November 5, 2009

UMN GIS Day 2009

Hi all,

It is almost GIS Day! This year, the University of Minnesota is celebrating GIS Day on Friday, November 20 to complement the 3rd Annual Borchert Lecture, given this year by Mark Monmonier. Mark Monmonier is a distinguished researcher and author known for his fascinating books on cartography and geography, including "How to Lie with Maps". For more information on Monmonier and the lecture, see the following link:

A poster session held in conjunction with the lecture, taking place at 12 noon outside the Cowles Auditorium in the HHH lobby. We encourage anyone using GIS in their research to participate and submit a poster. The poster session is open to all and aims to display some of the work going on at the U within GIS and using GIS. There are groups coming in from around the state to see the lecture and poster session, making this a great opportunity to showcase your work and get your name out there a bit.

If interested in sharing a poster, please reply, and please forward this on to whomever else you think would be interested. It should be a great event!


October 12, 2009

UofM Graduate Education Workgroups

Follow the links below to stay informed about changes to graduate education at the U.

Dear Faculty, Staff, and Students,

I am pleased to announce the two work groups that will build on the work begun last spring by the Committee on Graduate Education. The work groups will focus on unresolved issues noted in President Bruininks' June 26, 2009 report. Work group recommendations are due to me on December 1 and will be posted at that time for public comment. For more information, see the work group on academic issues and processes and the work group on student administrative processes or visit the provost's office Web site.


E. Thomas Sullivan
Senior Vice President for Academic Affairs and Provost

September 17, 2009

UMN IT outage Saturday morning 25September2009

IT Outage on Saturday, October 24, 2009

I am writing to provide an update on a planned IT Outage that is scheduled for Saturday, October 24, 2009. Knowing how difficult that this might be, coming in the middle of a term, I want to send this update to you well ahead of October 24.

Last summer, we had two power-loss events in the University's primary data center (located in the West Bank Office Building). All Enterprise and University-wide applications run on servers in this data center, and many colleges and departments have servers (and systems/services) here as well. Thus, it is imperative that we increase the amount of utility and emergency power to this center so that we do not have catastrophic events. The unfortunate part is that the coordination with multiple outside groups (power companies, etc.) did not allow completion of this work at the end of the summer.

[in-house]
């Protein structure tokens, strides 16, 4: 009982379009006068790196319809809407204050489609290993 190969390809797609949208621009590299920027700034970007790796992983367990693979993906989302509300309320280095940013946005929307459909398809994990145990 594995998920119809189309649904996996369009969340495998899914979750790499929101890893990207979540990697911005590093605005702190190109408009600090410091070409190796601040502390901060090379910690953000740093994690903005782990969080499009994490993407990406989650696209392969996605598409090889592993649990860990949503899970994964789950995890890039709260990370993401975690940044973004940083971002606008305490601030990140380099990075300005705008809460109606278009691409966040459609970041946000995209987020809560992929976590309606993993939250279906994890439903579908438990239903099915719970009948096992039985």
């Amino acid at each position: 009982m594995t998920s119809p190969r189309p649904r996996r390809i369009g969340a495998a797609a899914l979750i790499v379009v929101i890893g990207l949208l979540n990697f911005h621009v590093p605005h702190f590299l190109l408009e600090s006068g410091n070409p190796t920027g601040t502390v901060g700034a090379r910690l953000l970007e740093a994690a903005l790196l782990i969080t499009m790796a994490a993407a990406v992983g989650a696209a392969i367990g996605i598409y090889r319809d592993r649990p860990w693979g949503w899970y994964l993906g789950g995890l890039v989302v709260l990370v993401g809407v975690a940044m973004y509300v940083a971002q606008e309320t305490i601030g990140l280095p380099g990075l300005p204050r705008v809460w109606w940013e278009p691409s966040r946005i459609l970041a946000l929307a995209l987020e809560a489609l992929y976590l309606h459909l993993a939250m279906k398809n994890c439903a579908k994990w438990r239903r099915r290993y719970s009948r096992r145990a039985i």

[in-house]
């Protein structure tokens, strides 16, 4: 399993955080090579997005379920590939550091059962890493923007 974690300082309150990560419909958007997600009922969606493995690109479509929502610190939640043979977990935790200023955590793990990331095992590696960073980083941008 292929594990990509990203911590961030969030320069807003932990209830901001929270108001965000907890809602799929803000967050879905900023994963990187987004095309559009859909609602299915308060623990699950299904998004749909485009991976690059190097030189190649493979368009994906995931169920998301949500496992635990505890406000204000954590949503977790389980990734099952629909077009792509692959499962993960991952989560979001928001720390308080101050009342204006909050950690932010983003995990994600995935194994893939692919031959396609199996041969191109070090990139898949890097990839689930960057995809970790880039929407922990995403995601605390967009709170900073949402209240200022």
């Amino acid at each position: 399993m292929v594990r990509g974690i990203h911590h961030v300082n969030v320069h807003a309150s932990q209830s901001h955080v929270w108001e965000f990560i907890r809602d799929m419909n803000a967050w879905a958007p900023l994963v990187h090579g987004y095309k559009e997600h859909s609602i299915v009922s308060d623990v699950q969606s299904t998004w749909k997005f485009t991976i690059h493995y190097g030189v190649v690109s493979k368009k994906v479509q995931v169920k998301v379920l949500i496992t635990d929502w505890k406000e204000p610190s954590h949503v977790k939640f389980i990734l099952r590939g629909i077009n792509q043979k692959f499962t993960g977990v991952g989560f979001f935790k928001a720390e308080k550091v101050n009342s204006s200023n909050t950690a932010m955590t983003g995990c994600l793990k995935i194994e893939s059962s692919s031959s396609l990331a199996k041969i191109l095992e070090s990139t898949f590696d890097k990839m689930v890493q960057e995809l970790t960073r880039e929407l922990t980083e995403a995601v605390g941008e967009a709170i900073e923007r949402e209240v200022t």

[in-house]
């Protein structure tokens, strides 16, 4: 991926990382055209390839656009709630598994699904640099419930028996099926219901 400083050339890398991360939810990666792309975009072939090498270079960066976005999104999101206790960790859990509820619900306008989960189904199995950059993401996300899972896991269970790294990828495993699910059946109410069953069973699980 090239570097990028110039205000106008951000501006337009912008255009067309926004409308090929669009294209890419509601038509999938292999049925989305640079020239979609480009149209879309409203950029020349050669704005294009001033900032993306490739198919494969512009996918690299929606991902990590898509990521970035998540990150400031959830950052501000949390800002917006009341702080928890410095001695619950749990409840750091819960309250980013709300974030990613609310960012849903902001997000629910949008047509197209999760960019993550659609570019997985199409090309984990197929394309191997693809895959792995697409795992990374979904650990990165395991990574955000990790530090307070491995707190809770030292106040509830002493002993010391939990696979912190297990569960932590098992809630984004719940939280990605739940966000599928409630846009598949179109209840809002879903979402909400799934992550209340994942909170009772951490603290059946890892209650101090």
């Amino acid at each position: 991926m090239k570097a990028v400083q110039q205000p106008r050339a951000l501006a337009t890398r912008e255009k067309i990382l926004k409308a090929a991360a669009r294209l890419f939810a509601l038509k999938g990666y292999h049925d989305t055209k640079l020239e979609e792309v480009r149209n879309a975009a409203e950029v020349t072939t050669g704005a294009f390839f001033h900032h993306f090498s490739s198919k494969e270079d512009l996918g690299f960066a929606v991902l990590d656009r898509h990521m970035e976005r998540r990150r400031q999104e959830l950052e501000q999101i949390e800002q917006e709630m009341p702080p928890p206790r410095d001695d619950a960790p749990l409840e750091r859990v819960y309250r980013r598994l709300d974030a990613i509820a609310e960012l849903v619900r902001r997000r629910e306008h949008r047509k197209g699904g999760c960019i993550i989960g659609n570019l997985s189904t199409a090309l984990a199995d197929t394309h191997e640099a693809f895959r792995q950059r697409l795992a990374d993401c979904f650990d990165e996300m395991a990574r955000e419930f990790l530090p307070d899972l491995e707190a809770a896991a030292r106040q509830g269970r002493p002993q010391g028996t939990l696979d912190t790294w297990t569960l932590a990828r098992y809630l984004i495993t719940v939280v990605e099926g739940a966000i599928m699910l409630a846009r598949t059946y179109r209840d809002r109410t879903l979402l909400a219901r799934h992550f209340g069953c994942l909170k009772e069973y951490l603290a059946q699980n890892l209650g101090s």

Therefore, I write to ask you to please plan for an "IT Outage" on Saturday October 24. What this means is that the systems you and your students possibly depend on (e.g., Moodle, WebVista, e-mail, MyU Portal, OneStop, etc.) may not be available on October 24. Thus, I wanted to send this update to you.

Collegiate IT directors are very aware of this situation. In their words, "A planned IT outage is far better than an unplanned one," and they understand how critical this work is to complete. Please feel free to visit with them; the more they know about your teaching and research needs planned for Saturday, October 24, the better they can plan for possible backup support.

The specifics:
This IT outage will begin at 2:00 a.m. on Saturday October 24.
All applications supported by the Office of Information Technology (OIT) are expected to be restored to service by noon on October 25.

Again, please visit with your collegiate IT director. Also, please feel free to convey any concern to me as well. The Office of Information Technology (OIT) also has created a Web site that will be continuously updated as we plan for and execute this outage.

Thank you for your understanding and planning efforts.

Ann Hill Duin
Associate Vice President and Associate CIO
Office of Information Technology

Will Craig and Carl Reed to be Inducted into URISA's GIS Hall of Fame

Please congratulate Will for this high distinction!

September 15, 2009 (PARK RIDGE, IL) - The Urban and Regional Information Systems Association (URISA) established the GIS Hall of Fame in 2005 to recognize and honor the most esteemed leaders of the geospatial community. To be considered for the GIS Hall of Fame, an individual’s or an organization’s record of contribution to the advancement of the industry demonstrates creative thinking and actions, vision and innovation, inspiring leadership, perseverance, and community mindedness. In addition, nominees must serve as a role model for those who follow. URISA Hall of Fame Laureates are individuals or organizations whose pioneering work has moved the geospatial industry in a better, stronger direction. The first class of inductees included Edgar Horwood, Ian McHarg, Roger Tomlinson, Jack Dangermond, Nancy Tosta, and the Harvard Lab. Gary Hunter was inducted into the Hall of Fame in 2006 and both Don Cooke and Michael Goodchild joined him the following year, in 2007.

Will Craig, GISP and Carl Reed, PhD will join this esteemed group during URISA's 47th Annual Conference in Anaheim later this month.